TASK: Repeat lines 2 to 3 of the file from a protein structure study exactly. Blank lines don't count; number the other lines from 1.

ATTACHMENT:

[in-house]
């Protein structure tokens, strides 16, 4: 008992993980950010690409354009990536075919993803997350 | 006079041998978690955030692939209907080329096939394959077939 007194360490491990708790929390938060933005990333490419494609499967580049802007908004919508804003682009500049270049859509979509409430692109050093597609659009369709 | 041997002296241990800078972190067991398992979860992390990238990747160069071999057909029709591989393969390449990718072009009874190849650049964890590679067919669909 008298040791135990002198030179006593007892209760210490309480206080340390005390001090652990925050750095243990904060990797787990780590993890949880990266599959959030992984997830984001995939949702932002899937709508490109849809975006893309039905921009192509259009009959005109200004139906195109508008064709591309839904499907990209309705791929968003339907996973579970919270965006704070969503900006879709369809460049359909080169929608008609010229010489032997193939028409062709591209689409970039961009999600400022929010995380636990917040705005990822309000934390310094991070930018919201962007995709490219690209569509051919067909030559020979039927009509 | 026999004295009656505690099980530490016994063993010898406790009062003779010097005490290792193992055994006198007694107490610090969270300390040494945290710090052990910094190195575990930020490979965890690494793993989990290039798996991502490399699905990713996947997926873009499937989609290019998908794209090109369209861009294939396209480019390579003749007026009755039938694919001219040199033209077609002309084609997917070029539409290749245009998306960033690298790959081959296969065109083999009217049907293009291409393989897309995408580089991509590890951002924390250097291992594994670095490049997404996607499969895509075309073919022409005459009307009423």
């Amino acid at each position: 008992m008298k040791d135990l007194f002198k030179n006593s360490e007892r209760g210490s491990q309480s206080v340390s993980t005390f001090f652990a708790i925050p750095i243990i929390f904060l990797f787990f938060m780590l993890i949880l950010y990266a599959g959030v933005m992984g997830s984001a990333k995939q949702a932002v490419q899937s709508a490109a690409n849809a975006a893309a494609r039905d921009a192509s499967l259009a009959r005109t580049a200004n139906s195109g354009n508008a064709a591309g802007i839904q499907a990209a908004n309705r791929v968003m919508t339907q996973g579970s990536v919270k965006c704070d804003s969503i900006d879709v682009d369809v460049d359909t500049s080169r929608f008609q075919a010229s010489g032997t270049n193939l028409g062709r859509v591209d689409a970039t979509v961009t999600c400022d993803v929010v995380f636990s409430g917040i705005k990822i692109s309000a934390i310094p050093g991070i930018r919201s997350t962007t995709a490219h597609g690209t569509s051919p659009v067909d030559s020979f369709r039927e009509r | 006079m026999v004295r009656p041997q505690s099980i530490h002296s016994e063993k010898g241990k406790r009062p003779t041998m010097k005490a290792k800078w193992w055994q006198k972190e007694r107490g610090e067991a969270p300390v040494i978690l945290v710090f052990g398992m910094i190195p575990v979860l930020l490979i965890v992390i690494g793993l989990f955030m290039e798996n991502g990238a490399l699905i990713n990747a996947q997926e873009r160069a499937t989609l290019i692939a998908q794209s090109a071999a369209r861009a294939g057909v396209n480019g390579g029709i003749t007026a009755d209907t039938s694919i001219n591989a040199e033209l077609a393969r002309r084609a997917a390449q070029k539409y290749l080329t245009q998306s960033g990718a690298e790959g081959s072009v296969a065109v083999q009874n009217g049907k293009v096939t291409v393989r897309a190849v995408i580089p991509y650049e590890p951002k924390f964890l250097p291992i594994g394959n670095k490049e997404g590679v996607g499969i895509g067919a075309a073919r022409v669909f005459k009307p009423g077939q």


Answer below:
């Protein structure tokens, strides 16, 4: 008992993980950010690409354009990536075919993803997350 | 006079041998978690955030692939209907080329096939394959077939 007194360490491990708790929390938060933005990333490419494609499967580049802007908004919508804003682009500049270049859509979509409430692109050093597609659009369709 | 041997002296241990800078972190067991398992979860992390990238990747160069071999057909029709591989393969390449990718072009009874190849650049964890590679067919669909 008298040791135990002198030179006593007892209760210490309480206080340390005390001090652990925050750095243990904060990797787990780590993890949880990266599959959030992984997830984001995939949702932002899937709508490109849809975006893309039905921009192509259009009959005109200004139906195109508008064709591309839904499907990209309705791929968003339907996973579970919270965006704070969503900006879709369809460049359909080169929608008609010229010489032997193939028409062709591209689409970039961009999600400022929010995380636990917040705005990822309000934390310094991070930018919201962007995709490219690209569509051919067909030559020979039927009509 | 026999004295009656505690099980530490016994063993010898406790009062003779010097005490290792193992055994006198007694107490610090969270300390040494945290710090052990910094190195575990930020490979965890690494793993989990290039798996991502490399699905990713996947997926873009499937989609290019998908794209090109369209861009294939396209480019390579003749007026009755039938694919001219040199033209077609002309084609997917070029539409290749245009998306960033690298790959081959296969065109083999009217049907293009291409393989897309995408580089991509590890951002924390250097291992594994670095490049997404996607499969895509075309073919022409005459009307009423």
């Amino acid at each position: 008992m008298k040791d135990l007194f002198k030179n006593s360490e007892r209760g210490s491990q309480s206080v340390s993980t005390f001090f652990a708790i925050p750095i243990i929390f904060l990797f787990f938060m780590l993890i949880l950010y990266a599959g959030v933005m992984g997830s984001a990333k995939q949702a932002v490419q899937s709508a490109a690409n849809a975006a893309a494609r039905d921009a192509s499967l259009a009959r005109t580049a200004n139906s195109g354009n508008a064709a591309g802007i839904q499907a990209a908004n309705r791929v968003m919508t339907q996973g579970s990536v919270k965006c704070d804003s969503i900006d879709v682009d369809v460049d359909t500049s080169r929608f008609q075919a010229s010489g032997t270049n193939l028409g062709r859509v591209d689409a970039t979509v961009t999600c400022d993803v929010v995380f636990s409430g917040i705005k990822i692109s309000a934390i310094p050093g991070i930018r919201s997350t962007t995709a490219h597609g690209t569509s051919p659009v067909d030559s020979f369709r039927e009509r | 006079m026999v004295r009656p041997q505690s099980i530490h002296s016994e063993k010898g241990k406790r009062p003779t041998m010097k005490a290792k800078w193992w055994q006198k972190e007694r107490g610090e067991a969270p300390v040494i978690l945290v710090f052990g398992m910094i190195p575990v979860l930020l490979i965890v992390i690494g793993l989990f955030m290039e798996n991502g990238a490399l699905i990713n990747a996947q997926e873009r160069a499937t989609l290019i692939a998908q794209s090109a071999a369209r861009a294939g057909v396209n480019g390579g029709i003749t007026a009755d209907t039938s694919i001219n591989a040199e033209l077609a393969r002309r084609a997917a390449q070029k539409y290749l080329t245009q998306s960033g990718a690298e790959g081959s072009v296969a065109v083999q009874n009217g049907k293009v096939t291409v393989r897309a190849v995408i580089p991509y650049e590890p951002k924390f964890l250097p291992i594994g394959n670095k490049e997404g590679v996607g499969i895509g067919a075309a073919r022409v669909f005459k009307p009423g077939q």